1. This is a plaintiff's appeal arising out of a suit for pre-emption. The claim has been dismissed on the ground that the share sold is in village Basulpur, which is a Notified Area and that no custom of pre-emption has been proved to exist in the case. In appeal the first point raised is that Rasulpur was an agricultural village and could not, therefore, become a Notified Area under Section 337, Municipalities Act (2 of 1916), But under Sub-section 3 of that very section the decision of the Local Government, that a local area is not an agricultural village is final and conclusive. Apart from this, under Section 4(6), Agra Pre-emption Act, a Notified Area merely means a local area in regard to which a Government notification has been issued. It is, therefore, not I now open to the plaintiff to urge that Rasulpur is not a Notified Area at all.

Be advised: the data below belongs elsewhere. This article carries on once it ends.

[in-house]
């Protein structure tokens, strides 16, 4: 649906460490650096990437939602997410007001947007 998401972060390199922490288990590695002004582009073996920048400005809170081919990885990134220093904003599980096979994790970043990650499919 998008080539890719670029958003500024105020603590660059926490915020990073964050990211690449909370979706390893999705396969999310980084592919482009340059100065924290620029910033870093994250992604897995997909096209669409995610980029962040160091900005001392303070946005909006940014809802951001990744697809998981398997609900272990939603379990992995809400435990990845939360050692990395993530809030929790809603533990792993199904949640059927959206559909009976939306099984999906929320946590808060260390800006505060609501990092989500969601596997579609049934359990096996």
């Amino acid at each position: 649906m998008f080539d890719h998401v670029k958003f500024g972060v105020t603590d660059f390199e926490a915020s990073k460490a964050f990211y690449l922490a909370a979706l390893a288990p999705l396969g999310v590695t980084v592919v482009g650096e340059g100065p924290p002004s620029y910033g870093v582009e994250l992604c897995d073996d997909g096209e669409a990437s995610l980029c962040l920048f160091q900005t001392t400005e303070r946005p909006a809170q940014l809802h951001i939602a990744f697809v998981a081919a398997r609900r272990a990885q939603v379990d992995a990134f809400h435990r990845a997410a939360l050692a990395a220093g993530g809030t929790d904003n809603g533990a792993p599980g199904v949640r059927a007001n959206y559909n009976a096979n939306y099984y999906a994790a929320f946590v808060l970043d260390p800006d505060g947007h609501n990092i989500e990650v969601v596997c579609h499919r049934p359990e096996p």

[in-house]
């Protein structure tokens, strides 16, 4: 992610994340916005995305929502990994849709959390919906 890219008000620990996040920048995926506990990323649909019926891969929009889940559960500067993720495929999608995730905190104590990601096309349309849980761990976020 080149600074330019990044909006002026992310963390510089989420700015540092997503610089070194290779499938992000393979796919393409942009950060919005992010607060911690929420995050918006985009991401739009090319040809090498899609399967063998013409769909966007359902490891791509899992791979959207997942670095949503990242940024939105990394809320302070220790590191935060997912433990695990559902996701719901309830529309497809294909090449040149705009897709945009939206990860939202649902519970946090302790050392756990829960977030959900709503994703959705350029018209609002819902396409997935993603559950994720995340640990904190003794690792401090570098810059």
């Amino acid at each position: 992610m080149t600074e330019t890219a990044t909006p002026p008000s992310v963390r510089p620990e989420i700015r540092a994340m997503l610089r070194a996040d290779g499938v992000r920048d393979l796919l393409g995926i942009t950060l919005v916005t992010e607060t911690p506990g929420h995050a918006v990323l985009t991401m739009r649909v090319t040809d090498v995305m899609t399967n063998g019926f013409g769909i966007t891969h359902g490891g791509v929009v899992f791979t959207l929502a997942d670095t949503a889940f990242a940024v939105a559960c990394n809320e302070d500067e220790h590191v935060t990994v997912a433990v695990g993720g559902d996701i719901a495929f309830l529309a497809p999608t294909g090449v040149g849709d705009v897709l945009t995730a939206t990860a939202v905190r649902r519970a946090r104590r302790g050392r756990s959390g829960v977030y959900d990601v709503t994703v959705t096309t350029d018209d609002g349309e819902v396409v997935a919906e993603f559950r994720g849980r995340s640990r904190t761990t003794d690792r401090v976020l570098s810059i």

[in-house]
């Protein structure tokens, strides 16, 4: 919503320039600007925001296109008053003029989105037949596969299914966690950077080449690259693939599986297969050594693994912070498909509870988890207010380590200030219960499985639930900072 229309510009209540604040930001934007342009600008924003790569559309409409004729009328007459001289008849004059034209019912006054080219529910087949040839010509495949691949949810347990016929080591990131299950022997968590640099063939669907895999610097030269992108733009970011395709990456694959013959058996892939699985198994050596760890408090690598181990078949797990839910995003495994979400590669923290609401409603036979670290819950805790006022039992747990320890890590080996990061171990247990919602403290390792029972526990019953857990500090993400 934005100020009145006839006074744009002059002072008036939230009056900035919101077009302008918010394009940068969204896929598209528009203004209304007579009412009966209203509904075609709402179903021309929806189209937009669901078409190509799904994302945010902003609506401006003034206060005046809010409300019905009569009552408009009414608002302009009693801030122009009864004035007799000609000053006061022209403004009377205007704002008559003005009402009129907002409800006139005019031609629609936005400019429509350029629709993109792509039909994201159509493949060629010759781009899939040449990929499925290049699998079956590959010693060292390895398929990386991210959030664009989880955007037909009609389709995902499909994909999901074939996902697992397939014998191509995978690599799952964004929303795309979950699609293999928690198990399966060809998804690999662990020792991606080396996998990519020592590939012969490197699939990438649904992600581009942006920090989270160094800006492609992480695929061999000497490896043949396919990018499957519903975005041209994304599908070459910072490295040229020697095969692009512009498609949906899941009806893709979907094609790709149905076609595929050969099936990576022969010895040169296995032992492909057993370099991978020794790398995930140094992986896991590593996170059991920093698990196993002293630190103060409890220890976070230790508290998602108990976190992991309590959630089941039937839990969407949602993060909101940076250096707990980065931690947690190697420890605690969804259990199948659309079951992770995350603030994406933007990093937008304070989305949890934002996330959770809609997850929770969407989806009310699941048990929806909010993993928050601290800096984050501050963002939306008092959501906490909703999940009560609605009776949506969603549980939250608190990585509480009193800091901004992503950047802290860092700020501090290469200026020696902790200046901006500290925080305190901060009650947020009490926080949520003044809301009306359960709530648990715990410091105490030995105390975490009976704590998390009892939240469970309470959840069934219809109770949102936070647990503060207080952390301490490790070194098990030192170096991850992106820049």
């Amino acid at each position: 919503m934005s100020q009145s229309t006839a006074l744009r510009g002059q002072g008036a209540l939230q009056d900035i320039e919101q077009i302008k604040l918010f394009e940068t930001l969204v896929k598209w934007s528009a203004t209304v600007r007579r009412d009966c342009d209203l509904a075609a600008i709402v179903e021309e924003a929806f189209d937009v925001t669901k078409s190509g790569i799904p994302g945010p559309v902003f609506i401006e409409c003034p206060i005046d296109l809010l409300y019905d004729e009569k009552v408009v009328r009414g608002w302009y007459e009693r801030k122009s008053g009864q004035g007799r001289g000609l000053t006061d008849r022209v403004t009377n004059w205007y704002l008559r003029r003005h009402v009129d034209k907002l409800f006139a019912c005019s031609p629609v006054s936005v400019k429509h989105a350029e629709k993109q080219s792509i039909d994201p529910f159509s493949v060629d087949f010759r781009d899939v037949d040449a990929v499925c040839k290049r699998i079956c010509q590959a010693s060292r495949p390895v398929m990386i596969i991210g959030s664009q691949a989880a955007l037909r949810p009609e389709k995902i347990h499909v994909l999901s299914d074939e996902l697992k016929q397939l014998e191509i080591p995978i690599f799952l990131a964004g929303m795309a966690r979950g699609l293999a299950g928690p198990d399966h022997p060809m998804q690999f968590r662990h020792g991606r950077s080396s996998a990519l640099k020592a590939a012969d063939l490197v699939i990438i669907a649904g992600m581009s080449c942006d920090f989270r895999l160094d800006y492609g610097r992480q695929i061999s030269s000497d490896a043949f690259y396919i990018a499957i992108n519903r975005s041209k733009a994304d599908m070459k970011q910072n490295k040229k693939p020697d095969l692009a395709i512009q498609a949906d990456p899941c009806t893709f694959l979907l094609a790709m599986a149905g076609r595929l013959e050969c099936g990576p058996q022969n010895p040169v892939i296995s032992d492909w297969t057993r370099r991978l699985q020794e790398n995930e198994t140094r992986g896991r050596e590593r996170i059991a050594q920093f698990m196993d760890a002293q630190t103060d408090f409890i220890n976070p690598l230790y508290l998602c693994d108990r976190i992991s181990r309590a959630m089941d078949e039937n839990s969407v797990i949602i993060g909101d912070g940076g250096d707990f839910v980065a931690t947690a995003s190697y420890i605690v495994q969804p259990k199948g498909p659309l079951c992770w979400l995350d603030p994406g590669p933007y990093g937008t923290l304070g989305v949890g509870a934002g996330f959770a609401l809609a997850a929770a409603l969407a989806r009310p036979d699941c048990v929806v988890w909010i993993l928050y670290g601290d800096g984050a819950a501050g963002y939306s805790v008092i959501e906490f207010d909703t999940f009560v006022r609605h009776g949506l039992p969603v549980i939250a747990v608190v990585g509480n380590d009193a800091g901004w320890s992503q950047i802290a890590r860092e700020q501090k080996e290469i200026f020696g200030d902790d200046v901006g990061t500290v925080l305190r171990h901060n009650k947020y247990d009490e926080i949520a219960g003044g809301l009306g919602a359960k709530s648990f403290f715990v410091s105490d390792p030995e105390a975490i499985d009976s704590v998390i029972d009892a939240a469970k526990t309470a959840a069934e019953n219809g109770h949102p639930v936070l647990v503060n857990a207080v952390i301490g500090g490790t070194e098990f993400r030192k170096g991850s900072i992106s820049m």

2. The second ground is that the Court below wrongly rejected certain additional evidence which was tendered before it. The Plaintiff's case was that these important pieces of evidence, of which the plaintiff had had no previous knowledge. Were newly discovered and could not have been found after the exercise of due diligence. He attempeted to bring his case within the scope of Rule 1, Order 47. The lower appellate Court declined to admit fresh evidence in the appeal and rejected the application. It seems to me that if the lower appellate Court itself did not require the production of this evidence judgment or for any other substantial cause it could not have admitted it. No doubt in the case of Inderjit Pratap Sahi v. Amar Singh A.I.R. 1923 P.C. 128 there Lordship of the Privy Council at p. 191 (of 50 IA) refered to Order 47, Rule 1 and pointed out that under that rule a party has a right to apply for a review of judgement to the Court that has decided the case before an appeal has been preferred and observed: